Flash Forward is being canceled:

I think ABC is taking notice of how Darlton has treated the viewers with LOST. They must be watching the polls and understand the viewers are not willing to get involved in a long drawn out build up of a show that cannot close the deal at the end. They are proving this by canceling Flash Forward. This show seems to be running in the same manner as LOST with no real direction yet but just an idea for a story to begin with. They are probably afraid that the writers will get a lead foot like Darlton and lose control of the car so to speak and fans will be a little faster to jump ship because they will be able to recognize they are being taken in by a bunch of mysteries that can never make any sense when put together at the ending. In the case of LOST, the questions will not be answered at all.

Article I would like to share - The one time ABC ratings giant, Lost, has reached the home stretch with only two episodes left in the series. Questions have been answered, but so many more remain that many long time fans are crying foul. Ever since the Sopranos, fans asked to follow series' painfully slow pace, picking up bread crumbs all along the way, have become wary. They have almost been trained to confront inevitable disappointment. The problem seems to be this type of drama's formula. Television Mysteries Follow Formulas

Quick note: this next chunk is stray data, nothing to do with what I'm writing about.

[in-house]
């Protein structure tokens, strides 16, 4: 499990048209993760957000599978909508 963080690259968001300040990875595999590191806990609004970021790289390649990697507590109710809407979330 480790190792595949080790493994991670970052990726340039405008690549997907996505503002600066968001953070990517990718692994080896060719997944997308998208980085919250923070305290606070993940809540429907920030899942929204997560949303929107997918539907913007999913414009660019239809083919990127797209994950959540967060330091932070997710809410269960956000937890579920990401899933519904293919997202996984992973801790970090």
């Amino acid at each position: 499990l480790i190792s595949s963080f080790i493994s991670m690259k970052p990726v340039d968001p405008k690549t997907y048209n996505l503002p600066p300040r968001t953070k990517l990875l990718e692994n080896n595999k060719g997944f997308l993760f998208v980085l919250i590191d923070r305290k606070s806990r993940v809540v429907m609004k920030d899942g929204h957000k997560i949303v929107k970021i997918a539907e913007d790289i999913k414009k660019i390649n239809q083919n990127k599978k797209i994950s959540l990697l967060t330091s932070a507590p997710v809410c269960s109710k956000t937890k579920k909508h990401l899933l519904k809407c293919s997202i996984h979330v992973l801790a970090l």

At Lost's core is the theme: good vs. evil in this case. Then comes the setting: a mysterious, remote island. Then a plane crash delivers the cast. Next, a rough outline is produced. Notice that each episode reveals only one or two important bits of information that generally present themselves at about the same time every episode. The outline is then filled out from there, again, macro to micro; big events down to small details. This outline could indeed make for a very interesting and fast paced two hour movie, but in an effort to construct hours upon hours of episodic television, these new and exciting plot points, full of mystery and dynamic conflict must be surrounded by tangential minutiae, all the while, keeping viewers on the string.

Soon, the entire heart of a series moves away from events of consequence, that thing that brought fans to the series in the first place, and becomes replaced with painstakingly arduous explorations into character history and motivation. Basically, the series becomes a novel put to video. The problem here becomes structure. Screen and teleplays must have a carefully constructed blueprint. Reasons for this range from episode time constraints and the three-act system. Novels do not intrinsically need to adhere to either time consideration or the traditional three-act structure, and this is why series like Lost ultimately fail to impress.

Writer Changes Often Spell Disaster

Of course there are other considerations that keep series like Lost, The Sopranos, Rome, Deadwood, and countless other riffs on the formula, unsatisfactory in the end. Some of these factors include writer changes, network narrative direction input, and the all important ratings factor. Oftentimes these progressive mystery-dramas start to peter out as episodes take on and eliminate writers. The tone of the series changes; the character dialogue devolves and becomes less authentic. Because the macro event outline has already been completed (though sometimes this claim by creators is proven false such as in the case of Lost), a change in writer does not bring in fresh events, but only the execution of them and the details. In other words, there are too many cooks in the kitchen, and the narrative mutates into a parody of its original course.